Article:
sweetgreen provided a resounding yes to all these questions. We’re really in a position to change the way people think about food. We can make healthy eating accessible and help people understand the food system — that’s a huge opportunity, and a huge responsibility.
In terms of culture, everyone at sweetgreen is a leader, and great things are expected of every single person. We’re a growing company but for us, growth is about our higher-order principles and ensuring we can build the kind of company we can be proud of. We think more about our people pipeline than our real estate pipeline. If we don’t have access to the right supply network or people, we will alter our pace of growth to solve those problems so we can execute the right way and be true to our mission. In other words, we think about how to multiply talent and cultivate leaders, and that drives our growth. Growth isn’t about a number, it’s more qualitative and development-focused.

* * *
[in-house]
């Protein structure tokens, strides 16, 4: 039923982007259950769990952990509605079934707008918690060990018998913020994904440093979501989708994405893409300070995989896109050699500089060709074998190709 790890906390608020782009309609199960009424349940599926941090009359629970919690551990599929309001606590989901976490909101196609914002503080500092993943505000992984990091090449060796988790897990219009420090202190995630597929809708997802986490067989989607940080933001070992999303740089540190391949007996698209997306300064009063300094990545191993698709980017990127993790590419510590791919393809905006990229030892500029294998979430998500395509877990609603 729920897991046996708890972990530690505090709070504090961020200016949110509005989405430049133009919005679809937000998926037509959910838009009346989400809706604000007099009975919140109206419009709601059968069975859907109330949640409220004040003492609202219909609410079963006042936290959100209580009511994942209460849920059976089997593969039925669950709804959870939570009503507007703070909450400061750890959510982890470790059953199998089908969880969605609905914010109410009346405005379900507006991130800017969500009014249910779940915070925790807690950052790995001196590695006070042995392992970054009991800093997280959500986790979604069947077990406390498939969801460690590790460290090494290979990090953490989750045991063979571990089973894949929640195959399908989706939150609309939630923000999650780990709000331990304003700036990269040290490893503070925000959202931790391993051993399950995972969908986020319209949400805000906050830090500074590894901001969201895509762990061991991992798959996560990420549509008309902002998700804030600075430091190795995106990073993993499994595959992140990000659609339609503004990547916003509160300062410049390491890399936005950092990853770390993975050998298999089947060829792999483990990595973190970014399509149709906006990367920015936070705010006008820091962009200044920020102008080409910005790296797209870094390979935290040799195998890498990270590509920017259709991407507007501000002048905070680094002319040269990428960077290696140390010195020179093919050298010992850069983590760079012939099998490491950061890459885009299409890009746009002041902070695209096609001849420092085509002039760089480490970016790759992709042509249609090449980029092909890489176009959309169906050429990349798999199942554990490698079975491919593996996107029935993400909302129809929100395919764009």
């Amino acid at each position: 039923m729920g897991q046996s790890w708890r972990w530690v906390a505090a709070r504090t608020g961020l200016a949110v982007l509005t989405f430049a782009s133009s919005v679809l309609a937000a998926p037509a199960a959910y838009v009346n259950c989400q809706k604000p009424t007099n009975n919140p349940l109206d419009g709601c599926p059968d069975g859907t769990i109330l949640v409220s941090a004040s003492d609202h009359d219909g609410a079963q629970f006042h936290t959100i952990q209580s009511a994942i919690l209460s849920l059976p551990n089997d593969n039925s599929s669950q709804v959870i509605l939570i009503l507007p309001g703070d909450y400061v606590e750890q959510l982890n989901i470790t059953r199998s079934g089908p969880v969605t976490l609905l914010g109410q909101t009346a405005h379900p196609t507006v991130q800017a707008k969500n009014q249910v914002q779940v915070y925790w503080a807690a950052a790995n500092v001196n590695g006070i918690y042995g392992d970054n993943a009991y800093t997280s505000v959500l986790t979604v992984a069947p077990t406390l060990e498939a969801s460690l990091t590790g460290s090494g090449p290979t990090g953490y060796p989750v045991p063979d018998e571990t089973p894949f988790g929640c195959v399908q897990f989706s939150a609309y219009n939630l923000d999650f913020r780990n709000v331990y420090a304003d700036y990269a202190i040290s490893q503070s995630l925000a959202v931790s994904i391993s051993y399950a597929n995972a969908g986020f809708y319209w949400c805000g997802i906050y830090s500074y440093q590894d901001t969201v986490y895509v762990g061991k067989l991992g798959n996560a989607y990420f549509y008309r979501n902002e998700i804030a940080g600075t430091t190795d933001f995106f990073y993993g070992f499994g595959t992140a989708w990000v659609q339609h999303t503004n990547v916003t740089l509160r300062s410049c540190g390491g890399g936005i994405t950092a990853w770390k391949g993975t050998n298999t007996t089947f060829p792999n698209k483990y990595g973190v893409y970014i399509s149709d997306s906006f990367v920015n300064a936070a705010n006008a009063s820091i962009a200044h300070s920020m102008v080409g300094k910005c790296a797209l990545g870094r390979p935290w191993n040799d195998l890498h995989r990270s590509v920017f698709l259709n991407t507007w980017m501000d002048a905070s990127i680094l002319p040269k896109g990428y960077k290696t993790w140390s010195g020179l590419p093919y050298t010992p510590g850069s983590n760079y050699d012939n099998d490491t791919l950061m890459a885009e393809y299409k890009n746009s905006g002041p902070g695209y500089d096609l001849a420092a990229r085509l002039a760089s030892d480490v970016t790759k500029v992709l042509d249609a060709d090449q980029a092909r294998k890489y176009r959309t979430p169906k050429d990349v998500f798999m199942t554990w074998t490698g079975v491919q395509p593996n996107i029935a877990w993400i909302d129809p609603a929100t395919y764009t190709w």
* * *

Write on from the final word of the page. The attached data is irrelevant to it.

sweetgreen is founded on five core values. Can you talk a bit about making decisions that last longer than you, and why this is a important business model?
Jon, Nic, and Nate developed our five core values in the early days of sweetgreen, and we live by them to this day. Every decision we make, from hiring and real estate to community and food prep, goes through the filter of the core values, and they’re a gut-check to make sure we’re doing the right thing and building an impact brand. We have a perspective and we stand for something — that’s what today’s consumers are looking for, and it’s how we’ve always operated.
Thinking sustainably is one of these core values, and it’s about making decisions that will benefit the company and the community for the long haul. We’re inspiring healthier communities, and thinking sustainably is a big part of that. We take a holistic view of health that includes everything from healthy eating to fitness to education and building community. We connect the dots, we focus on the root cause, and we solve real problems that have a real impact.